To the editor: The letters in support of Atty. Gen. William Barr all basically say that the House’s pursuit of the full report by Justice Department special counsel Robert S. Mueller III is out of line.
Weeks after his initial four-page synopsis of the 400-plus-page Mueller report appeared to draw conclusions about President Trump’s behavior that were contrary to what was already known, Barr released a partly redacted version of the special counsel’s report. The House wants more than that.
There have been several cases of people who have claimed that they were pressured to give false testimony or make false statements to the media about Trump’s conduct.
It is known that Barr believes a sitting president cannot be indicted. It appears that protecting Trump is now the No. 1 job for presidential appointments.
That is not Congress’ job; its job is to uphold the Constitution.
Bill Seckler, Riverside
To the editor: The letters supporting Barr seem to be informed by the same delusion: that since the Mueller report did not say that Trump deserves to be indicted, there is nothing indictable in it.
This is far from true. Mueller was abiding by a Department of Justice rule saying a sitting president cannot be indicted. However, there is no law preventing Mueller from having done so.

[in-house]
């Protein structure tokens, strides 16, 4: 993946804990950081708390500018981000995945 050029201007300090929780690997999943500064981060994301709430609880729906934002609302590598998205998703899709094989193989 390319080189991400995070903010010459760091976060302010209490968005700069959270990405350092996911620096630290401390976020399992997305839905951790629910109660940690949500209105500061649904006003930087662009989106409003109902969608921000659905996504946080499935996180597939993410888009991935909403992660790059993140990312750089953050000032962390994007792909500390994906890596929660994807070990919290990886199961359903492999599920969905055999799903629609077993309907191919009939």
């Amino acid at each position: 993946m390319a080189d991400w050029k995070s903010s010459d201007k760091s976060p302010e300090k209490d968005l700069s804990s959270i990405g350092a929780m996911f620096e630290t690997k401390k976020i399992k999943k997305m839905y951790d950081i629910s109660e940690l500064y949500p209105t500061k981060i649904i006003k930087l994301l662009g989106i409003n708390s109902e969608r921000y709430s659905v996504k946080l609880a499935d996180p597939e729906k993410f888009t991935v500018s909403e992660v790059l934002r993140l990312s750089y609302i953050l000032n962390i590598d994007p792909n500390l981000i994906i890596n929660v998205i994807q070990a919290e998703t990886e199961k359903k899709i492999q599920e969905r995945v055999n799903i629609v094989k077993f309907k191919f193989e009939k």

Unfortunately, Mueller seems to lack the imagination to understand that exceptional times require exceptional actions, allowing the Republicans to spin this lie. The letter writers are either deluded or actively pushing a lie.
Did the L.A. Times publish these letters out of some misguided notion of balance?
Charles Berezin, Los Angeles
To the editor: One writer says, “It is fine not to like that the American people actually elected Trump as their president, but it’s another thing to cancel the will of the people.”
I would like to remind this writer that the American people voted for Hillary Clinton, but the arcane and undemocratic electoral college canceled out the actual will of the people.
Francis X. Fashing, Palm Desert